Howes: Michigan’s automakers compete for self-driving lead

March 22, 2019

The Detroit News

Daniel Howes


“Rooted in a century of design engineering and manufacturing expertise, Michigan is leading the automotive industry’s evolution from traditional manufacturer to the research, testing, and deployment of next-generation mobility technology,” says a report to be released Tuesday by the Detroit Regional Chamber’s MICHauto unit.

“From key public-private partnerships to being nationally competitive in mobility-related patents, Michigan is the place for testing and deployment of connected, automated, and electric vehicles. Within the next 30 years, fully autonomous vehicles will be commonplace on roadways across the United States.”

Michigan is ranked No. 1 in connected vehicle projects funded by the U.S. Department of Transportation. Business annually funds $12 billion in automotive research and development across the state. Michigan-based auto plants last year assembled 17 percent of all the vehicles built in the United States. More than 500 miles of roadway are ready for testing connected vehicles.

The trends are likely to accelerate, quickly, as automakers and major suppliers amp spending on electrification. Over the next decade, says Jim Tobin, chief marketing officer of Magna International Inc., automakers and suppliers are expected to invest $300 billion on electrification, up from just $90 billion a year ago.

“There’s still a lot of unknowns,” he said in an interview in advance of MICHauto’s annual meeting Tuesday, adding that when the technology will “hit mainstream” in the U.S. market ranks among the biggest uncertainties. “The China market by far will be the biggest consumer of battery-electric vehicles near-term.”

View the full article here

Developing IP in evolving autonomous vehicle market demands thorough understanding of FRAND commitments

Emerging technologies continue to infiltrate cars, and notably autonomous vehicles, making them increasingly complex, intelligent and connected. This outgrowth calls for the industry’s standard-setting bodies to strike a balance between the intellectual property rights driving these standards and the benefits derived from others’ needs to utilize them, according to Jon Beaupré, a shareholder in the Ann Arbor office of Brinks, Gilson & Lione, one of the largest intellectual property law firms in the U.S.

One customary approach is the use of a licensing obligation that is fair, reasonable and non-discriminatory or “FRAND,” also known as “RAND” (reasonable and non-discriminatory). Under FRAND terms, the standard-setting bodies may require their members to provide benefits such as agreeing to grant licenses or disclose intellectual property rights.

Companies that enter into FRAND commitments often do so through membership or participation in standard-setting organizations (“SSOs”), which are organizations that develop technical standards for all adopting parties in a particular field. For example, SSO members often indicate their willingness to allow their particular platform, technology, or product to be available for licensing, which in turn, enables widespread adoption in the marketplace.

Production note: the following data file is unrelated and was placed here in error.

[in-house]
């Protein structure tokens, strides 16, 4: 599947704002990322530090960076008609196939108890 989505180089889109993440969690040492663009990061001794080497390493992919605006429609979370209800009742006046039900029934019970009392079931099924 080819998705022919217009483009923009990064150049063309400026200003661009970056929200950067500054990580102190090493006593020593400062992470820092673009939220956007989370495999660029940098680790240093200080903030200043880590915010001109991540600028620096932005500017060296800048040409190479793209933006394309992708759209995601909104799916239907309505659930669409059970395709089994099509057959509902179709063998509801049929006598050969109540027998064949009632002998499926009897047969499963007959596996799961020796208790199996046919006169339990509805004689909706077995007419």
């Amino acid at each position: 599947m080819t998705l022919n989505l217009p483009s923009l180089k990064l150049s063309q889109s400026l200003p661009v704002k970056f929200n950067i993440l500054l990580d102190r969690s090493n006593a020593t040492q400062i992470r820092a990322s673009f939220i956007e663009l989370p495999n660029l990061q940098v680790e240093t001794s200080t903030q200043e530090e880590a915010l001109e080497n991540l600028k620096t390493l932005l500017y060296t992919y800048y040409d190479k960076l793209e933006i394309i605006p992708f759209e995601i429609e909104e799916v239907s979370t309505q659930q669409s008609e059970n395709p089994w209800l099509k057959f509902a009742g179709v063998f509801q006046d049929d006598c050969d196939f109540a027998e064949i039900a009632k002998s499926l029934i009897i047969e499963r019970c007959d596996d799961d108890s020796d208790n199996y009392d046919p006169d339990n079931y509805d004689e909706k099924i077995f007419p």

“Businesses often consent to FRAND-type commitments for their reciprocal terms and the fact that the benefits may outweigh the value of the intellectual property disclosure in the long run,” Beaupré said. “Also, many businesses realize that consenting to these commitments is the price of admission for being a member of a standard-setting organization.”

“In the case of autonomous vehicles, the multitude of new technologies that have to interface with each other, as well as the numerous parties involved in the operation, has brought renewed interest and scrutiny to FRAND,” Beaupré said.

Before jumping into a FRAND commitment, Beaupré advises businesses to carefully consider all legal implications involved in doing so. Besides licensing, other factors to bear in mind include:
• Patent Portfolio Management: Patents can add to the overall value of a growing company and should be taken into account when setting business and financial strategy.
• Escalation of FRAND Litigation: Recent litigation over FRAND patent royalties has some experts asking whether FRAND is effective.
• Antitrust Compliance: Issues may include attempts to set prices or financial terms or activity that blocks new market entrants or suppresses competition.
• Software Licensing: Copyrights and legalities regarding the creation, use and licensing of software have a growing role in new vehicles technologies, and therefore, must be carefully managed.

“Businesses that proactively manage the legal implications of FRAND within a changing automotive industry will be best positioned to take advantage of these new developments,” Beaupré concludes.

Brinks Gilson & Lione

The attorneys, scientific advisors and patent agents at Brinks Gilson & Lione focus their practice in the field of intellectual property, making Brinks one of the largest intellectual property law firms in the U.S. Clients around the world rely on Brinks to help them protect and enforce their intellectual property rights. Brinks attorneys provide counseling in all aspects of patent, trademark, unfair competition, trade secret and copyright law.

More information is available at